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Anyone come from Grimesthorpe? (Part 2)

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Sheila I think an apology is needed, I was born in 1950, so that makes me 60 next year:hihi: you are probably thinking because I have retired that I am 60 well I took early retirement, :thumbsup:xxxxxx

grovel,grovel.xx

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grovel,grovel.xx

are we having a party then.:hihi:x

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PASS MY REGUARDS TO tERRY FROM TOMMYS LAD?:hihi:

hi pigeon,will see joan in the next half hour,whats tommys surname in case she doesnt remember and i can tell her next week.sheila

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are we having a party then.:hihi:x

 

going on holiday, I think, but Terry just bought me a new car, so darnt ask for much, :hihi::love:

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Episode 3 of Bonfire Night 1961

The boys left the road and strode along the winding track, past their fire-wood, up the grassy hillock known as the ‘back hollows’ that separated by some two-hundred yards their site from Curly’s wood-pile. As he reached the brow of the summit that separated the rival camps, Tom round to face his friends.

“Shh! We don’t want them to ‘ear a sound.”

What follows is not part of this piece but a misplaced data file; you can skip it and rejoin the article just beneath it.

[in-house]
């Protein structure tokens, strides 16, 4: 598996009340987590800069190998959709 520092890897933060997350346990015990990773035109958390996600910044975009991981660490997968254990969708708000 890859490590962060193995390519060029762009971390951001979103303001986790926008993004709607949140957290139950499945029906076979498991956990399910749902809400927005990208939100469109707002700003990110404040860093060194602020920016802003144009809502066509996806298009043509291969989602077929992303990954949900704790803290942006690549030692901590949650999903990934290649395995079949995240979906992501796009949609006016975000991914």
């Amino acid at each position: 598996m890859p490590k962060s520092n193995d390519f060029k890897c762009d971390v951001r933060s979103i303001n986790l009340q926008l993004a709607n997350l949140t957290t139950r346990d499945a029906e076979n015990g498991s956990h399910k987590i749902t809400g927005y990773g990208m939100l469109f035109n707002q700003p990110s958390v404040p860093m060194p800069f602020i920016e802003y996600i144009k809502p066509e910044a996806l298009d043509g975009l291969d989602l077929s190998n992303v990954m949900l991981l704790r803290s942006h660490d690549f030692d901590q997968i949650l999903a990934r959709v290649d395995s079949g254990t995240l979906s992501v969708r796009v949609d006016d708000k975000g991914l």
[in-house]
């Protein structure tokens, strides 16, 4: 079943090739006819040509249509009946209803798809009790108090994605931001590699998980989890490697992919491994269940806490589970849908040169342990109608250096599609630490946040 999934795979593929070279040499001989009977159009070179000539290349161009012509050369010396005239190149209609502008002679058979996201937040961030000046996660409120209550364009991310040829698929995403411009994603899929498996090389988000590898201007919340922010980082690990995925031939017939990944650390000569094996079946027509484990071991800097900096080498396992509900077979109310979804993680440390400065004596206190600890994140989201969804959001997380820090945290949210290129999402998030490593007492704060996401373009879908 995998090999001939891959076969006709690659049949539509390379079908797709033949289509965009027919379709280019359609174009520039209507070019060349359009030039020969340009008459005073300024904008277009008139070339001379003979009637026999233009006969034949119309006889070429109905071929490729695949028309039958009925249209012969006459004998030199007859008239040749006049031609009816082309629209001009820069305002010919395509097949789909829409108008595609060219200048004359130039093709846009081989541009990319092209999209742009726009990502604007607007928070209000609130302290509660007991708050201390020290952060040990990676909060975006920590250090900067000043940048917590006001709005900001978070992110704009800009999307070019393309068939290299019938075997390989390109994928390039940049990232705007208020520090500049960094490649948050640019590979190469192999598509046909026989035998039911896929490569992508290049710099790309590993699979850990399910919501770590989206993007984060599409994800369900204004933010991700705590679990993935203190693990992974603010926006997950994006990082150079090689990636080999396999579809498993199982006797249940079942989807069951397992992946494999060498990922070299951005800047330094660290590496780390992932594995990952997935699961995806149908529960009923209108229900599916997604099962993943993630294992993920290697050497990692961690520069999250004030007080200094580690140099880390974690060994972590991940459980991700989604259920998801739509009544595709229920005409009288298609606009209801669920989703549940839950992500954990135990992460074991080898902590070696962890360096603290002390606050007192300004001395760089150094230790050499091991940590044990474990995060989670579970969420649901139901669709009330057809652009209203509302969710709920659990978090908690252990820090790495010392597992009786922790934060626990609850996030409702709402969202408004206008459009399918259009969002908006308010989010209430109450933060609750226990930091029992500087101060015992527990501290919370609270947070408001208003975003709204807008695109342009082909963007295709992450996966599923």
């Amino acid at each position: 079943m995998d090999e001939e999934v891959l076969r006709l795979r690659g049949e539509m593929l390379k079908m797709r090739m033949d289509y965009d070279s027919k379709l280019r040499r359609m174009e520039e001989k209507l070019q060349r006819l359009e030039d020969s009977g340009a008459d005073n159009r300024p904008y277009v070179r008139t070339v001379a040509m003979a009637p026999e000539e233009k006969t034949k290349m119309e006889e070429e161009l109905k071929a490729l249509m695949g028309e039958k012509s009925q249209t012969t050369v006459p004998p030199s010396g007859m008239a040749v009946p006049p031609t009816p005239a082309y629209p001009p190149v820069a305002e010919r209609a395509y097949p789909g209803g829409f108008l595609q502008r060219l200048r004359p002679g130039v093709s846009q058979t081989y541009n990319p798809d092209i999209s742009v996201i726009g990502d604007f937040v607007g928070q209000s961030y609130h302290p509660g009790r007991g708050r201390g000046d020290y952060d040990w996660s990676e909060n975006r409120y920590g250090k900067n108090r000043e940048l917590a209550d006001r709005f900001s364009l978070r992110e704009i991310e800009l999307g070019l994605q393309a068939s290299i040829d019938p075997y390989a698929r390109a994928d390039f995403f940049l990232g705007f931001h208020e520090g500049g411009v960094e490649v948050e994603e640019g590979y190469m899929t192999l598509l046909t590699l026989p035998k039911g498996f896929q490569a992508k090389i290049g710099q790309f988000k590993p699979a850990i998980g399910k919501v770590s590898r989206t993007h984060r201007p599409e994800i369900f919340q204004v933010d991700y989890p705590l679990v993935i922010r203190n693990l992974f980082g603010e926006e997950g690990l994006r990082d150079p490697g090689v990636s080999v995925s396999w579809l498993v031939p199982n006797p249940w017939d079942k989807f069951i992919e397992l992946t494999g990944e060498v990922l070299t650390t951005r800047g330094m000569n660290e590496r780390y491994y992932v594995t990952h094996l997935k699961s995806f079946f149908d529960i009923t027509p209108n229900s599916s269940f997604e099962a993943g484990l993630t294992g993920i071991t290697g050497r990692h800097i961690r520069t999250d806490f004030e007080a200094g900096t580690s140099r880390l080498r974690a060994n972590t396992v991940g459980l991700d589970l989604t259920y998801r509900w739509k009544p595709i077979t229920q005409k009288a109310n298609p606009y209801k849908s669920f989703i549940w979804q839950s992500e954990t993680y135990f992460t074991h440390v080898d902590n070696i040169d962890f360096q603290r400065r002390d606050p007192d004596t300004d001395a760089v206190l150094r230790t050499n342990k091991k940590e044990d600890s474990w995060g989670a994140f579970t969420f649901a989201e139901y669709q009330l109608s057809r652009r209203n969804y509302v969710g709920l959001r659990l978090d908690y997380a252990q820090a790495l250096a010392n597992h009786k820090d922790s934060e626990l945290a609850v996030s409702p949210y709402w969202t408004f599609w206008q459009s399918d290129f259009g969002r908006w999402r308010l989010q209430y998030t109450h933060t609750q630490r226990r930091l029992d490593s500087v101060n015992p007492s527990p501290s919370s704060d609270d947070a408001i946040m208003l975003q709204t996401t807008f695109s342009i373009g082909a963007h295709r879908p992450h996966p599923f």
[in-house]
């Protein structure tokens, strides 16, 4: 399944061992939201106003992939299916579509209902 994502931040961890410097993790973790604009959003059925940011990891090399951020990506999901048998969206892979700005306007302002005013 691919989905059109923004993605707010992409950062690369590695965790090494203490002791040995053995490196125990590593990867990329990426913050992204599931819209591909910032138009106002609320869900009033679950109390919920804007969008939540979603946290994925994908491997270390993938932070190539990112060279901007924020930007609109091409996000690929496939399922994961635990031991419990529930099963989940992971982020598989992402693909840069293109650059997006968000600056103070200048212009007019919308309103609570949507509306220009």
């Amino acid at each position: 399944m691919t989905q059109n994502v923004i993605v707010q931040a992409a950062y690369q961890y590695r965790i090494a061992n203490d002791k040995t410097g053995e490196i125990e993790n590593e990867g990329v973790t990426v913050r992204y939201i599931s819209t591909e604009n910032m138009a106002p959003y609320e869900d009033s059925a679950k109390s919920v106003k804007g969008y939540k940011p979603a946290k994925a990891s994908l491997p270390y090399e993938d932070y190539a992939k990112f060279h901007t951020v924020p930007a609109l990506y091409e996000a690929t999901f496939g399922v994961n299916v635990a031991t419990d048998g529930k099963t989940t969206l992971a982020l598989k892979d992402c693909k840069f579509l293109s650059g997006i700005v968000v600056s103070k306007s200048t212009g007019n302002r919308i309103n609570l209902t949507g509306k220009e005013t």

They crept forward in single file to the pile of assorted planks, old furniture and brushwood that made such a threatening outline against the red industrial sky. Each of them felt that someone might be hidden amongst the wood, lurking in ambush but, as they got closer, it became obvious that the site was deserted. Tom stopped and the others closed up.

“Wi’ll ‘ave to find them doors,” he instructed and the group fanned out, taking care not to trip up or to make any noise.

“’Ere’s one,” said ‘Anity (Bantambuddy). They gathered round.

“Yeh. I reckonize that ‘un.”

This was a bit of an overstatement since it was nearly pitch dark and impossible to see the colour or any detail beyond the fact that it was a door of sorts. Keith was sceptical:

“But where’s t’other one, there should be two on ‘em,” he inquired.

A further search produced no more doors.

“W’ill just have ter take this an’ what wood wi can carry,” said Tom, not for a moment acknowledging what was becoming ever more obvious: their two missing doors were nowhere to be seen and, if this was so, they were raiding the wrong woodpile.